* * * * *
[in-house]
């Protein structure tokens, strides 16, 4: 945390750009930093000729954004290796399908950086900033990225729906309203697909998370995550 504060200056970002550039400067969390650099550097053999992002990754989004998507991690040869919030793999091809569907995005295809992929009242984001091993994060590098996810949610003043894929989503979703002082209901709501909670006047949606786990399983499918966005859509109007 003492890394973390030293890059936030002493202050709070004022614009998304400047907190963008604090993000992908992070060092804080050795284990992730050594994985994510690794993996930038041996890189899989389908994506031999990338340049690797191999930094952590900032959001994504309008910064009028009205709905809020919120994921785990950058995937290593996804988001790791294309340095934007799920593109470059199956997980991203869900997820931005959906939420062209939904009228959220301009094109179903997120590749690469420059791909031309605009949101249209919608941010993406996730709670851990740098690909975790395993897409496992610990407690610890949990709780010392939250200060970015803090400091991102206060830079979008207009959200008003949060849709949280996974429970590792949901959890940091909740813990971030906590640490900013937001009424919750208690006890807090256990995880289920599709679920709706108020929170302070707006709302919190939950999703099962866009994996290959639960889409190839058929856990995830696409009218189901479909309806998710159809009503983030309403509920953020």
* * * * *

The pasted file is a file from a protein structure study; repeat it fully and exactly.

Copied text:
[in-house]
């Protein structure tokens, strides 16, 4: 945390750009930093000729954004290796399908950086900033990225729906309203697909998370995550 504060200056970002550039400067969390650099550097053999992002990754989004998507991690040869919030793999091809569907995005295809992929009242984001091993994060590098996810949610003043894929989503979703002082209901709501909670006047949606786990399983499918966005859509109007 003492890394973390030293890059936030002493202050709070004022614009998304400047907190963008604090993000992908992070060092804080050795284990992730050594994985994510690794993996930038041996890189899989389908994506031999990338340049690797191999930094952590900032959001994504309008910064009028009205709905809020919120994921785990950058995937290593996804988001790791294309340095934007799920593109470059199956997980991203869900997820931005959906939420062209939904009228959220301009094109179903997120590749690469420059791909031309605009949101249209919608941010993406996730709670851990740098690909975790395993897409496992610990407690610890949990709780010392939250200060970015803090400091991102206060830079979008207009959200008003949060849709949280996974429970590792949901959890940091909740813990971030906590640490900013937001009424919750208690006890807090256990995880289920599709679920709706108020929170302070707006709302919190939950999703099962866009994996290959639960889409190839058929856990995830696409009218189901479909309806998710159809009503983030309403509920953020």